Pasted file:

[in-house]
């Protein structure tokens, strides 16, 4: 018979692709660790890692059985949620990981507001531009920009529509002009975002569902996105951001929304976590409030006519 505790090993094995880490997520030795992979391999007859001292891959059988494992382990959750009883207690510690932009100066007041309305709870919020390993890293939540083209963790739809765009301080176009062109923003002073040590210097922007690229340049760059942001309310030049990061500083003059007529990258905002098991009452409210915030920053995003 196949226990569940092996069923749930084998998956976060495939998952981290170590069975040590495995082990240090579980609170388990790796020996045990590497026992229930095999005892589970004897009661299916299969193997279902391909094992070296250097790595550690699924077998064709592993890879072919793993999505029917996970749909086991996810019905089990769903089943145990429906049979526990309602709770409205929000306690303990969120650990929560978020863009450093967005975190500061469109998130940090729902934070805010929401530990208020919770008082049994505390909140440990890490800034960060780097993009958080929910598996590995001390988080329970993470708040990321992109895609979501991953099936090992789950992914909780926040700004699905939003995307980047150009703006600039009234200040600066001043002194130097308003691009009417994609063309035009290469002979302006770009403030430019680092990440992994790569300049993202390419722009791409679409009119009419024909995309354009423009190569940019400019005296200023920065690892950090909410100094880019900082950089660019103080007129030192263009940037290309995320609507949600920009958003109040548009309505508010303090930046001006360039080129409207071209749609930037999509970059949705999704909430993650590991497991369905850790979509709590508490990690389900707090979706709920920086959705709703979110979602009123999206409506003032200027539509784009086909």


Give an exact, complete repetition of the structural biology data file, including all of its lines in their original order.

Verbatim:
[in-house]
């Protein structure tokens, strides 16, 4: 018979692709660790890692059985949620990981507001531009920009529509002009975002569902996105951001929304976590409030006519 505790090993094995880490997520030795992979391999007859001292891959059988494992382990959750009883207690510690932009100066007041309305709870919020390993890293939540083209963790739809765009301080176009062109923003002073040590210097922007690229340049760059942001309310030049990061500083003059007529990258905002098991009452409210915030920053995003 196949226990569940092996069923749930084998998956976060495939998952981290170590069975040590495995082990240090579980609170388990790796020996045990590497026992229930095999005892589970004897009661299916299969193997279902391909094992070296250097790595550690699924077998064709592993890879072919793993999505029917996970749909086991996810019905089990769903089943145990429906049979526990309602709770409205929000306690303990969120650990929560978020863009450093967005975190500061469109998130940090729902934070805010929401530990208020919770008082049994505390909140440990890490800034960060780097993009958080929910598996590995001390988080329970993470708040990321992109895609979501991953099936090992789950992914909780926040700004699905939003995307980047150009703006600039009234200040600066001043002194130097308003691009009417994609063309035009290469002979302006770009403030430019680092990440992994790569300049993202390419722009791409679409009119009419024909995309354009423009190569940019400019005296200023920065690892950090909410100094880019900082950089660019103080007129030192263009940037290309995320609507949600920009958003109040548009309505508010303090930046001006360039080129409207071209749609930037999509970059949705999704909430993650590991497991369905850790979509709590508490990690389900707090979706709920920086959705709703979110979602009123999206409506003032200027539509784009086909």